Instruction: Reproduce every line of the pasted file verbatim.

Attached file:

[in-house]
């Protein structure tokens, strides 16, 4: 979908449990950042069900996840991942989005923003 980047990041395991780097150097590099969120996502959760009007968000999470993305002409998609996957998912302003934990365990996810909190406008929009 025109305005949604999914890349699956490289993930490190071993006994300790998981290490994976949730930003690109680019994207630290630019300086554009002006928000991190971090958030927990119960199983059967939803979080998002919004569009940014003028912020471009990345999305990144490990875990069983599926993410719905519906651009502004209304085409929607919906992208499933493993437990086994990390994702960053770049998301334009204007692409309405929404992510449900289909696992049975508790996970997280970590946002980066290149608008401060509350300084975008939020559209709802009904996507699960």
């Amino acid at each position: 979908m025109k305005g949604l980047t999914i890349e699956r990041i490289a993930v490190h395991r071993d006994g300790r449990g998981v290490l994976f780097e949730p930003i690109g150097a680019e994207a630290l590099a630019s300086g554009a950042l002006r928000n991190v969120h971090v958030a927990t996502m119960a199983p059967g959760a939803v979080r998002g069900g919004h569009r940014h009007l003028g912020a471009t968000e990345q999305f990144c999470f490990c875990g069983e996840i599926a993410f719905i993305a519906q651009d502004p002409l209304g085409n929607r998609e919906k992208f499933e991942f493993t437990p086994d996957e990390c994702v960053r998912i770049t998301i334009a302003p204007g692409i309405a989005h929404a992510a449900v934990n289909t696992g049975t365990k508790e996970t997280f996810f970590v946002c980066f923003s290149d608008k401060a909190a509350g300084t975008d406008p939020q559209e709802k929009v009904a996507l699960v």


[in-house]
């Protein structure tokens, strides 16, 4: 979908449990950042069900996840991942989005923003 980047990041395991780097150097590099969120996502959760009007968000999470993305002409998609996957998912302003934990365990996810909190406008929009 025109305005949604999914890349699956490289993930490190071993006994300790998981290490994976949730930003690109680019994207630290630019300086554009002006928000991190971090958030927990119960199983059967939803979080998002919004569009940014003028912020471009990345999305990144490990875990069983599926993410719905519906651009502004209304085409929607919906992208499933493993437990086994990390994702960053770049998301334009204007692409309405929404992510449900289909696992049975508790996970997280970590946002980066290149608008401060509350300084975008939020559209709802009904996507699960």
């Amino acid at each position: 979908m025109k305005g949604l980047t999914i890349e699956r990041i490289a993930v490190h395991r071993d006994g300790r449990g998981v290490l994976f780097e949730p930003i690109g150097a680019e994207a630290l590099a630019s300086g554009a950042l002006r928000n991190v969120h971090v958030a927990t996502m119960a199983p059967g959760a939803v979080r998002g069900g919004h569009r940014h009007l003028g912020a471009t968000e990345q999305f990144c999470f490990c875990g069983e996840i599926a993410f719905i993305a519906q651009d502004p002409l209304g085409n929607r998609e919906k992208f499933e991942f493993t437990p086994d996957e990390c994702v960053r998912i770049t998301i334009a302003p204007g692409i309405a989005h929404a992510a449900v934990n289909t696992g049975t365990k508790e996970t997280f996810f970590v946002c980066f923003s290149d608008k401060a909190a509350g300084t975008d406008p939020q559209e709802k929009v009904a996507l699960v």